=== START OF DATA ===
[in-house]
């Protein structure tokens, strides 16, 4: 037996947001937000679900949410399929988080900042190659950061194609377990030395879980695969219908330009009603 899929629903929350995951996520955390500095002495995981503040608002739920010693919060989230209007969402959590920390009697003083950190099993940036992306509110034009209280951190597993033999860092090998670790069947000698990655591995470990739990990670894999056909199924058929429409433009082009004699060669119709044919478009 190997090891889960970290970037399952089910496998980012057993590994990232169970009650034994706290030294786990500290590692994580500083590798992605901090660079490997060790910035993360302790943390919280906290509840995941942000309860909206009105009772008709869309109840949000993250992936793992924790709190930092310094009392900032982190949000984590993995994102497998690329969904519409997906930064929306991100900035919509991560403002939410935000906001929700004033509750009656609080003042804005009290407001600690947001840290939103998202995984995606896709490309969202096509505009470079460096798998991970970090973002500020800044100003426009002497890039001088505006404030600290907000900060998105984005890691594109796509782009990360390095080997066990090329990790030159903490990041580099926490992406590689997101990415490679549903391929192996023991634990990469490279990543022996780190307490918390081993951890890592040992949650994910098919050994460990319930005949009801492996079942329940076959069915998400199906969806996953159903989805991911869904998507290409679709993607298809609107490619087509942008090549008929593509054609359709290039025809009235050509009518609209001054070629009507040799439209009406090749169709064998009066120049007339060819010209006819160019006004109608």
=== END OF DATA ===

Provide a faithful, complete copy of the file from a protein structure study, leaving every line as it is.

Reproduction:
[in-house]
């Protein structure tokens, strides 16, 4: 037996947001937000679900949410399929988080900042190659950061194609377990030395879980695969219908330009009603 899929629903929350995951996520955390500095002495995981503040608002739920010693919060989230209007969402959590920390009697003083950190099993940036992306509110034009209280951190597993033999860092090998670790069947000698990655591995470990739990990670894999056909199924058929429409433009082009004699060669119709044919478009 190997090891889960970290970037399952089910496998980012057993590994990232169970009650034994706290030294786990500290590692994580500083590798992605901090660079490997060790910035993360302790943390919280906290509840995941942000309860909206009105009772008709869309109840949000993250992936793992924790709190930092310094009392900032982190949000984590993995994102497998690329969904519409997906930064929306991100900035919509991560403002939410935000906001929700004033509750009656609080003042804005009290407001600690947001840290939103998202995984995606896709490309969202096509505009470079460096798998991970970090973002500020800044100003426009002497890039001088505006404030600290907000900060998105984005890691594109796509782009990360390095080997066990090329990790030159903490990041580099926490992406590689997101990415490679549903391929192996023991634990990469490279990543022996780190307490918390081993951890890592040992949650994910098919050994460990319930005949009801492996079942329940076959069915998400199906969806996953159903989805991911869904998507290409679709993607298809609107490619087509942008090549008929593509054609359709290039025809009235050509009518609209001054070629009507040799439209009406090749169709064998009066120049007339060819010209006819160019006004109608």